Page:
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Christmas dinner all ready to go

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Thanks to a generous outpouring from local individuals and businesses, the table is set for the Fort Frances Volunteer Bureau’s 23rd-annual community Christmas dinner this Saturday at Knox United Church.

Lead organizer Karen Mitchell said she not only has all the food donations needed, but volunteers to deliver “Meals on Wheels,” cook, serve, and do many other tasks associated with staging the Christmas Day event.

Mitchell has been very busy preparing for the dinner—and will continue to be so right up until Saturday. But she said yesterday her job’s been made easier thanks to the remarkable support from others with donations of food, time, and helping hands.

For example, while she had planned to have turkeys cooked at multiple locations for the dinner, Canada Safeway recently stepped forward and agreed to cook them all on Christmas Eve.

As well, the Gerbers will be donating cabbage and carrots, which La Place Rendez-Vous then will shred up as ingredients for coleslaw.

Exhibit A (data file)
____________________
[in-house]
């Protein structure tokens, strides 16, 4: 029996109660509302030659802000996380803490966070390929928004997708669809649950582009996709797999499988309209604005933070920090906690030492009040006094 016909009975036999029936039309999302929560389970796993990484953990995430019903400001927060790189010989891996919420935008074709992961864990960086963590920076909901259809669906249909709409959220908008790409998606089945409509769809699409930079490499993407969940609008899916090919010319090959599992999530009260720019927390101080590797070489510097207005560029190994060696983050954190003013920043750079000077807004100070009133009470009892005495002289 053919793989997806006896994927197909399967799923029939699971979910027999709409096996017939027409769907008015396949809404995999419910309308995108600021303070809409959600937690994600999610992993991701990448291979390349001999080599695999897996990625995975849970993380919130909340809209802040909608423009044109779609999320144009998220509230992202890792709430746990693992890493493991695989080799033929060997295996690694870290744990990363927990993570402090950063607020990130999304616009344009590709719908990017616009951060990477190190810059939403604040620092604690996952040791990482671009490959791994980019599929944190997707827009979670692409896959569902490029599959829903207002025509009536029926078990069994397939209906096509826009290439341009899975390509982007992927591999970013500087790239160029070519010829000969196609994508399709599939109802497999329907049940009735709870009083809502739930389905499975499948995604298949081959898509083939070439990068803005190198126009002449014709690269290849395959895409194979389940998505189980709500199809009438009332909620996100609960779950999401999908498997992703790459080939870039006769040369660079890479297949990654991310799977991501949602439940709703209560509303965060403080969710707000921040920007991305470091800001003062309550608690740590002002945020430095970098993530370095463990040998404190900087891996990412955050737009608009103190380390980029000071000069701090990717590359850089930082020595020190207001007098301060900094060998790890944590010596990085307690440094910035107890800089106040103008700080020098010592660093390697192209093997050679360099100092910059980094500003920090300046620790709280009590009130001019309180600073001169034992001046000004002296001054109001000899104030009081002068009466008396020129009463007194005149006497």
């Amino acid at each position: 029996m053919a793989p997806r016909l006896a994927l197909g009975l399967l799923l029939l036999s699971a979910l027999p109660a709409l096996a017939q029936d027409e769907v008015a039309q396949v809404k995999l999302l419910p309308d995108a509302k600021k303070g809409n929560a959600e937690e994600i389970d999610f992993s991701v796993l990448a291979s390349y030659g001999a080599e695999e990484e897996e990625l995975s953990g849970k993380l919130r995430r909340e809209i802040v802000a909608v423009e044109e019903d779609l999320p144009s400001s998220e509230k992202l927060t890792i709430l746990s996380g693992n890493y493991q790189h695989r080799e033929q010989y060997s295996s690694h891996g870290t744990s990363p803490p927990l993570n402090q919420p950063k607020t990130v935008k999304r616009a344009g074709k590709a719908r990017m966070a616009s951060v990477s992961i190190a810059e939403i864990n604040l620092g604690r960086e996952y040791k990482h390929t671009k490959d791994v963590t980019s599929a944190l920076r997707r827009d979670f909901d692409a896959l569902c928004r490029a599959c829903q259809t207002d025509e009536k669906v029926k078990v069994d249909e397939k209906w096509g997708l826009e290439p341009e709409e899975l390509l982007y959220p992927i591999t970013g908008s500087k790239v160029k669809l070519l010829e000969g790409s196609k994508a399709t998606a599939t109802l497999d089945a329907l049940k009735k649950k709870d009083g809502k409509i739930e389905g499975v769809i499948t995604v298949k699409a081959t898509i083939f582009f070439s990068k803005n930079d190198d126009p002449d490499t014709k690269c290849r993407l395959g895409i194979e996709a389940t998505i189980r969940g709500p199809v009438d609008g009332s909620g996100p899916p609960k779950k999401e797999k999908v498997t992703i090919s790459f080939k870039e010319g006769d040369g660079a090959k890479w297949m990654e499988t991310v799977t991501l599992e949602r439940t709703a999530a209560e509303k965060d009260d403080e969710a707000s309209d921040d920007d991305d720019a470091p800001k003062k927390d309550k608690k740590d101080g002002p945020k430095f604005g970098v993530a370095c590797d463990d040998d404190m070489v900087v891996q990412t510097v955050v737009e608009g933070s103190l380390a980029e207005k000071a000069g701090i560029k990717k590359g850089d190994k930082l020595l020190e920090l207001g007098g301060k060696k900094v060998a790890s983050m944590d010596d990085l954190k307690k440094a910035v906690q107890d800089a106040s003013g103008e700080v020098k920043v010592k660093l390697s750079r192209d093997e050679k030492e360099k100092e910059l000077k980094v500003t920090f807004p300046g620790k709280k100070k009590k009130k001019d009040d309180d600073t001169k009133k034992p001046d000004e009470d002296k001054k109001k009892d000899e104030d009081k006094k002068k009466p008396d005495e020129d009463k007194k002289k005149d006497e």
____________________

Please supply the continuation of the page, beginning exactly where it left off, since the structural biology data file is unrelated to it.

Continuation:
Fort Frances Jail staff, meanwhile, will be peeling hundreds of potatoes and turnips.

But make no mistake, Mitchell will be busy right up to the end—whether it’s decorating, setting up tables and chairs, or transporting goods to and from the church.

“Christmas Eve, I’ve got to make 75 boxes of stuffing and bring that in with me [from Emo] Christmas morning,” she chuckled.

Mitchell is planning for at least 300 people to attend the dinner, which will run from noon-2 p.m.

She also expects well over 60 “Meals on Wheels” will be prepared to be delivered on Christmas Day to those who can’t make it to the church.

“With the nice weather, we’ll probably have more people, so we’re planning on more food,” Mitchell noted.

As previously reported, Diane Maxey and her Choraliers will provide some musical entertainment during Saturday’s dinner.

There also will be a draw for Christmas gifts (one draw each for a man, woman, boy, and girl).

Meanwhile, Lowey’s Greenhouses will deliver a slew of poinsettias to the dinner, both to place on the tables and to deliver to each person receiving “Meals on Wheels.”

Mitchell reiterated the dinner is free and open to everyone.

The dinner usually draws more than 200 people, seeing a mix of those who might not have family to share the holiday with locally or those who simply want to socialize with fellow citizens on a very special occasion.

In past years, it has drawn people from across the district, with some coming from as far as Atikokan just for the dinner.

It also has been attended by many from even further abroad who are visiting local relatives for Christmas.

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